Facebook co-founder Chris Hughes speaks at Manny’s in San Francisco on Nov. 8, 2019.
Salvador Rodriguez | CNBC
Facebook co-founder Chris Hughes said on Friday that he does not remember Mark Zuckerberg ever discussing the Iraq War through the early days of the business, newest comments from the CEO linking the war into his views on free speech.
“I had never heard that before, and the internet had never heard that before,” Hughes stated an event with the Bay Area Chapter of the American Constitution Society. “I don’t remember ever talking about that with Mark.”
Last month, Zuckerberg told an audience at Georgetown University that discussion about the Iraq War in Harvard, where he had been a pupil, and on Facebook in its embryonic days, played a vital part in his controversial positions on policing speech. Unlike other social networking companies, Facebook has stated it won’t prohibit political advertising nor will it play the part of fact-checker.
In asserting that Facebook was supposed to promote dialogue about the Iraq War, which started in 2003, Zuckerberg took a departure from the renowned source tale that has the creation of Facemash, a predecessor to Facebook where pupils could compare females in the college and determine who was more appealing.
Hughes stated he chooses Zuckerberg in his word and admits there is a chance he might not remember the past correctly, as it has been 15 years because Facebook was founded in their dorm room. But he indicated that it is an unlikely tale.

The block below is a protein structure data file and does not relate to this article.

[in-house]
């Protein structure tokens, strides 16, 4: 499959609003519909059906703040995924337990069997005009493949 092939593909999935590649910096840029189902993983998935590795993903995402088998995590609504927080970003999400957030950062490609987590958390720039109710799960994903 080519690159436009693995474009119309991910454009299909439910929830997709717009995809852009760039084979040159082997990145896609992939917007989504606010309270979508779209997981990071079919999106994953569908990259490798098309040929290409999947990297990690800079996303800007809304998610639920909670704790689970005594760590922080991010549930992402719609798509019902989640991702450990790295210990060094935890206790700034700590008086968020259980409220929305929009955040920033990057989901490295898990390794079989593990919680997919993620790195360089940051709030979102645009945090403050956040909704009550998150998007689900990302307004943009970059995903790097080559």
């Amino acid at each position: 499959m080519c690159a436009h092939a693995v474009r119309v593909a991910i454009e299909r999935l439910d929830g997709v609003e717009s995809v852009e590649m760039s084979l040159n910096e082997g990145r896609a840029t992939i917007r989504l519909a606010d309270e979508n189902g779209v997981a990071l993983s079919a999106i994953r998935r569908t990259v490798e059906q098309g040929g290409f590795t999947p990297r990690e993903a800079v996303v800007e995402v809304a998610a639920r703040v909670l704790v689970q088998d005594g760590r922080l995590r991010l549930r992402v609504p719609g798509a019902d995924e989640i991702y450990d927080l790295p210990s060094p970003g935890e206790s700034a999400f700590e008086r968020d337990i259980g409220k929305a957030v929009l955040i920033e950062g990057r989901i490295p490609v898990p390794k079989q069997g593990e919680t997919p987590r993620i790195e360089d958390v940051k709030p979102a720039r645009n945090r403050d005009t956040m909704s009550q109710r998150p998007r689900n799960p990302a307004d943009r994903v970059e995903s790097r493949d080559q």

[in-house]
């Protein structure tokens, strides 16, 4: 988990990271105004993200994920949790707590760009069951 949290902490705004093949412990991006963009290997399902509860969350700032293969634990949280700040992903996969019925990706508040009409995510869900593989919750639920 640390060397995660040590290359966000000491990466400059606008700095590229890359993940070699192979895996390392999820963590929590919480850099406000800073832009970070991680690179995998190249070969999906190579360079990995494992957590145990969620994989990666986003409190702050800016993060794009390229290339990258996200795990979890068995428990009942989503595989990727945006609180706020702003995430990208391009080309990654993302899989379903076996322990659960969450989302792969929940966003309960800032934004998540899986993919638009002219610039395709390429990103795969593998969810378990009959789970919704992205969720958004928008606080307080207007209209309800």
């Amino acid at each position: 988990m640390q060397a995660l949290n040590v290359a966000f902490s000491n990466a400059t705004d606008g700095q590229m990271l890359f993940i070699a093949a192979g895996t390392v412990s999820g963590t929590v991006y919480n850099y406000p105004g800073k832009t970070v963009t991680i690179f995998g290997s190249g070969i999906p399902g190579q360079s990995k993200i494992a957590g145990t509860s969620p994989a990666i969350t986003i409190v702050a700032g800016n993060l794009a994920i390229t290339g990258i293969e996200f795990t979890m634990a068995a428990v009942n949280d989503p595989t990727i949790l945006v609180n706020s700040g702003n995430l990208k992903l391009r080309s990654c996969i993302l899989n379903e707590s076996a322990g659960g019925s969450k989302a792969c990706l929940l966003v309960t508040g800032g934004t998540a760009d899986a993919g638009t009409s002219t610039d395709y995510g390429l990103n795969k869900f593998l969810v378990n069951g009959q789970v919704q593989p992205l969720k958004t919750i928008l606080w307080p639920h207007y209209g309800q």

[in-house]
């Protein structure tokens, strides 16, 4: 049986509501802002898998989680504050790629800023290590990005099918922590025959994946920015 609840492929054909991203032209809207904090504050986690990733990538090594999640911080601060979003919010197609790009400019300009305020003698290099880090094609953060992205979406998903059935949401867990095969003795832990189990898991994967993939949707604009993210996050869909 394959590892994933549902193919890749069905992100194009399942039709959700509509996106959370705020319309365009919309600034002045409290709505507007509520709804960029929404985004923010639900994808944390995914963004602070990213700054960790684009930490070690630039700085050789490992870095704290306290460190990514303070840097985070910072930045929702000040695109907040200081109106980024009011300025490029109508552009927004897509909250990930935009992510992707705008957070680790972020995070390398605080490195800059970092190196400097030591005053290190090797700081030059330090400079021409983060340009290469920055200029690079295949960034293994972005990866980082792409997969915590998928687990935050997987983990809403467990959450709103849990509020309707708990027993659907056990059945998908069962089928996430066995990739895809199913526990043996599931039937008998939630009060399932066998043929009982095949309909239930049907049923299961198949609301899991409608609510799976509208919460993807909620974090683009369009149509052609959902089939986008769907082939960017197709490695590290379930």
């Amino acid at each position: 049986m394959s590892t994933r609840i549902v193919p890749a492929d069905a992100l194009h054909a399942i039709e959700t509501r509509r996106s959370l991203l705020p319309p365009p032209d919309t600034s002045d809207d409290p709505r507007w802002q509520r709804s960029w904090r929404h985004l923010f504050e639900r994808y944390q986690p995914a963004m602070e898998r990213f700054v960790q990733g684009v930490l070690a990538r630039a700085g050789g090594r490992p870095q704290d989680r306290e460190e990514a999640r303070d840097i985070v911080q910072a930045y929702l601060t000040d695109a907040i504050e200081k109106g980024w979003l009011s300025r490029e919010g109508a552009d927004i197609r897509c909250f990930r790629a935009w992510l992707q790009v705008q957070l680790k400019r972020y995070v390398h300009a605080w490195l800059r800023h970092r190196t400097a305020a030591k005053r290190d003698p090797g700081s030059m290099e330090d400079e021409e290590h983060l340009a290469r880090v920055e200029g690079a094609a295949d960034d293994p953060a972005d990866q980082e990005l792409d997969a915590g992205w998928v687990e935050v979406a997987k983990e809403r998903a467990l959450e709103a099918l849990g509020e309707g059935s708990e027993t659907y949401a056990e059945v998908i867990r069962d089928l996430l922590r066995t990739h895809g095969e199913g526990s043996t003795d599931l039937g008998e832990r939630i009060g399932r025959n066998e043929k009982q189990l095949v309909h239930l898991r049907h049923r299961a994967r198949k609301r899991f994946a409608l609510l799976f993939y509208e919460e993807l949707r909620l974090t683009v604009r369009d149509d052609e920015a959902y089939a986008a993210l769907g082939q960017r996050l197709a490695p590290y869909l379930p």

“I was at protests protesting the Iraq War,” Hughes said. “I did not go to any with Mark Zuckerberg.”
Mark Zuckerberg (L) and Chris Hughes (R) of ‘Facebook’ photographed at Eliot House at Harvard University, Cambridge, MA. on May 14, 2004.
Rick Friedman | Corbis | Getty Images
Of late, Hughes has been a harsh critic of the company that he co-founded. In May, he joined a growing chorus calling for a breakup of the business, publishing a lengthy New York Times opinion piece where he contended that Facebook currently holds more power over speech compared to a private entity should.
“The most problematic aspect of Facebook’s power is Mark’s unilateral control over speech,” Hughes wrote. “There is no precedent for his ability to monitor, organize and even censor the conversations of two billion people.”
Hughes has reportedly met with officials from the Federal Trade Commission and the Justice Department in addition to state attorneys general. They have all opened antitrust investigations into the social networking company.
In Friday’s event, Hughes also called for the creation of a new national government agency to oversee the technology sector, comparing it to existing bodies such as the Consumer Financial Protection Bureau, Federal Aviation Administration and the Food and Drug Administration. This group could be charged with regulating issues like online privacy, data security and information interoperability.
“It has to come with a congressional mandate, it has to be well funded, it has to have good leadership and it has to really be empowered to make actual decisions as the technology landscape continues to evolve,” Hughes said.
Regarding Libra, the electronic money project started by Facebook,” Hughes said the campaign has started a significant discussion but he does not think private companies should control international currency.
“I don’t need Facebook and Visa and Mastercard from a headquarters in Geneva to determine monetary policy in the U.S., or Turkey, or India or anywhere else,” he said. “It seems to be dead on arrival.”